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You can go after the job you want...and get it! You can take the job you have...and improve it! You can take any situation you're in...and make it work for you! Since its release in 1936, How to Win Friends and Influence People has sold more than 15 million copies. Dale Carnegie’s first book is a timeless bestseller, packed with rock-solid advice that has carried thousands of now famous people up the ladder of success in their business and personal lives. As relevant as ever before, Dale Carnegie’s principles endure, and will help you achieve your maximum potential in the complex and competitive modern age. Learn the six ways to make people like you, the twelve ways to win people to your way of thinking, and the nine ways to change people without arousing resentment.

We Don T Need Another Hero

Author : Gregory Michie
ISBN : 9780807753507
Genre : Education
File Size : 61. 47 MB
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In his latest book, bestselling author Gregory Michie critiques high-stakes schooling and provides a powerful alternative vision of teaching as a humanistic enterprise, students as multidimensional beings, and schools as spaces where young people can imagine and become, not just "achieve". Drawing on his experiences over the past two decades as a classroom teacher, community volumteer, researcher, and teacher educator in Chicago's public schools, Michie offers compelling accounts of teaching and learning in urban America. Mindful of the complex realities educators face, he portrays urban schools as they really are: sites of struggle, hope, and possibility. At a time when others relentlessly trumpet a competitive, data-driven, corporatized notion of education, the essays in We Don't Need Another Hero challenge the dominant images of failing urban schools and bad teachers. Like Michie's now classic Holler If You Hear Me , this book give much-needed hope to new and seasoned teachers alike. It is also an important resource for school administrators, policymakers, parents, and anyone who wants to better understand what is really happening in American Schools.

Why Are All The Good Teachers Crazy

Author : Frank Stepnowski
ISBN : 1432748297
Genre : Education
File Size : 30. 67 MB
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This book belongs on the desk of every teacher in America! A refreshingly honest look inside the teaching profession, Why Are All the Good Teachers Crazy? is a captivating collection of hilarious stories and unreserved observations from one man's odyssey in the classroom. With equal parts humanity, insanity, and profanity, Frank Stepnowski, a twenty year veteran of the academic wars, offers unique insight into a world everybody knows about but very few understand. "Step" as he was re-christened by his students, pulls no punches in the classroom, and takes no prisoners in his writing debut. The title, which comes from a line that the author heard many times throughout his career, is both a confession and a confirmation. "I wanted a book," he explains, "that would make people laugh out loud but also open their eyes to just how insane the teaching profession can get. With that in mind, the book is a riotous success, providing searing insight into the classroom and giving an iconoclastic voice to a profession that often goes unheard. Why Are All the Good teachers Crazy? is a wake up call for some, a rallying cry for others, and an invitation to laugh and learn for everyone. Based on actual events, the vivid imagery, colorful characters, and incendiary dialogue of this nuclear powered novel will take readers on a roller coaster ride that they will be talking about long after the ride is over.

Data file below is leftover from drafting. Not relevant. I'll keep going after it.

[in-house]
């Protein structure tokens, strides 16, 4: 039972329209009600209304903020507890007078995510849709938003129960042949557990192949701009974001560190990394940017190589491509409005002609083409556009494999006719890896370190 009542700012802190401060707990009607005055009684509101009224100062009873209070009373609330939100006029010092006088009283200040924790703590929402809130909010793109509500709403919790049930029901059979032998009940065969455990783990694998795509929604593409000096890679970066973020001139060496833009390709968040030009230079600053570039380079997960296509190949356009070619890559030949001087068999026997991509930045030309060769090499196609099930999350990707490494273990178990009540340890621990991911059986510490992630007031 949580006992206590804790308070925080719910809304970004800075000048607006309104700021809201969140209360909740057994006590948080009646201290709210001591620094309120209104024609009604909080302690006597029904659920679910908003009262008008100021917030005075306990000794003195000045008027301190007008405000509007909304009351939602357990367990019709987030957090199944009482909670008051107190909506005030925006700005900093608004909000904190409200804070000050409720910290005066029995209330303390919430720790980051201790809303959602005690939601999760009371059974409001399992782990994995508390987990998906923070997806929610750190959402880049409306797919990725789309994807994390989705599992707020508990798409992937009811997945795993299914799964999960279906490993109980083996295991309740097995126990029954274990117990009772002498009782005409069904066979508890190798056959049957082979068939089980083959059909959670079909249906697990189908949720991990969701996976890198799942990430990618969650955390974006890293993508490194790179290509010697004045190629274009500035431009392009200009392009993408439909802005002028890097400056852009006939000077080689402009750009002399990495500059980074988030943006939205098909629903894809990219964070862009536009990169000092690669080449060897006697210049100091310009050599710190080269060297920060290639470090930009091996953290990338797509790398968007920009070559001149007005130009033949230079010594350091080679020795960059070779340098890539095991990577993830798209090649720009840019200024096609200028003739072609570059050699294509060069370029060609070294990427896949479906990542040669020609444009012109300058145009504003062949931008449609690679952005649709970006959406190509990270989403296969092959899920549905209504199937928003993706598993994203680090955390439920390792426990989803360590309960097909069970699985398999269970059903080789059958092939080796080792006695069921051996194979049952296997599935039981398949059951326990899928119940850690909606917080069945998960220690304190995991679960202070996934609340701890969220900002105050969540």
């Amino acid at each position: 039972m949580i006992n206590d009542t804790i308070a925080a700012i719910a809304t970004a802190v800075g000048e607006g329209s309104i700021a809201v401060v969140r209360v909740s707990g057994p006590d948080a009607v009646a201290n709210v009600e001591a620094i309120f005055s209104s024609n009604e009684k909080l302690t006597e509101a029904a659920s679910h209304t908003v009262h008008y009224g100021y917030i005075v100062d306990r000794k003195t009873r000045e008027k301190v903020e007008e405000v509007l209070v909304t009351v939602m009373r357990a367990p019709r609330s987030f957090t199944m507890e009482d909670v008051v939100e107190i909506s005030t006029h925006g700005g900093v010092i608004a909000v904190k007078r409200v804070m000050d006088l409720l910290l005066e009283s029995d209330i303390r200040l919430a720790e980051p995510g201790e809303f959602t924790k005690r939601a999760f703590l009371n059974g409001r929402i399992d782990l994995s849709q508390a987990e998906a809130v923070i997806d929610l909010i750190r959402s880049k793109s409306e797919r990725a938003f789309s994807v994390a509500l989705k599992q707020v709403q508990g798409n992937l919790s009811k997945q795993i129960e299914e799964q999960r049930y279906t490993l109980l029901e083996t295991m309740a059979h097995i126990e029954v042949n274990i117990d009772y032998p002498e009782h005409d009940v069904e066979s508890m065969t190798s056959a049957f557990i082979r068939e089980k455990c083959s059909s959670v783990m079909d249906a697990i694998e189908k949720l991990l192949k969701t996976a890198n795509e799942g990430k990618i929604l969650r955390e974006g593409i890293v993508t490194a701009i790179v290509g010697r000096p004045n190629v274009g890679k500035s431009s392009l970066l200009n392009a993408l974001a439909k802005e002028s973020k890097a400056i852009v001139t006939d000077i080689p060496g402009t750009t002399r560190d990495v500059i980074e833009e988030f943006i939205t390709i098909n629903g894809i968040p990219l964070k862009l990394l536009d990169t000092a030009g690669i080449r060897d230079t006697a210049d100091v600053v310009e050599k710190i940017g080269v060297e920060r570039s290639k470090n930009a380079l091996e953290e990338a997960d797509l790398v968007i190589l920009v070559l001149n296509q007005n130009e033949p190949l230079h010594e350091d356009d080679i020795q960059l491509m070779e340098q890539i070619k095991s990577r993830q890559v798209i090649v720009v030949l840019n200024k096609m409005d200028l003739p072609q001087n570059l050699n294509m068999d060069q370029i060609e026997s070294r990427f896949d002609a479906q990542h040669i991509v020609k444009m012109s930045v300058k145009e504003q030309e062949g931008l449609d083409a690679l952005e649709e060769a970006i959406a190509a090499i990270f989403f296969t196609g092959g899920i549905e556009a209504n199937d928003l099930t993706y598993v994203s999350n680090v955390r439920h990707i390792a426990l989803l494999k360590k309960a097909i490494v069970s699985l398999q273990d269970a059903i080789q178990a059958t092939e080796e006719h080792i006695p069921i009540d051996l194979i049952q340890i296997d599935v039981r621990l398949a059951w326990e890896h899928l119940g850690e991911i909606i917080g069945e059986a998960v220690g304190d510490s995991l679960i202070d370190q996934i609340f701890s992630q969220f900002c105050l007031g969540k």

What Fanon Said

Author : Lewis R. Gordon
ISBN : 9780823266081
Genre : Philosophy
File Size : 31. 94 MB
Format : PDF, Kindle
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Antiblack racism avows reason is white while emotion, and thus supposedly unreason, is black. Challenging academic adherence to this notion, Lewis R. Gordon offers a portrait of Martinican-turned-Algerian revolutionary psychiatrist and philosopher Frantz Fanon as an exemplar of "living thought" against forms of reason marked by colonialism and racism. Working from his own translations of the original French texts, Gordon critically engages everything in Fanon from dialectics, ethics, existentialism, and humanism to philosophical anthropology, phenomenology, and political theory as well as psychiatry and psychoanalysis. Gordon takes into account scholars from across the Global South to address controversies around Fanon's writings on gender and sexuality as well as political violence and the social underclass. In doing so, he confronts the replication of a colonial and racist geography of reason, allowing theorists from the Global South to emerge as interlocutors alongside northern ones in a move that exemplifies what, Gordon argues, Fanon represented in his plea to establish newer and healthier human relationships beyond colonial paradigms.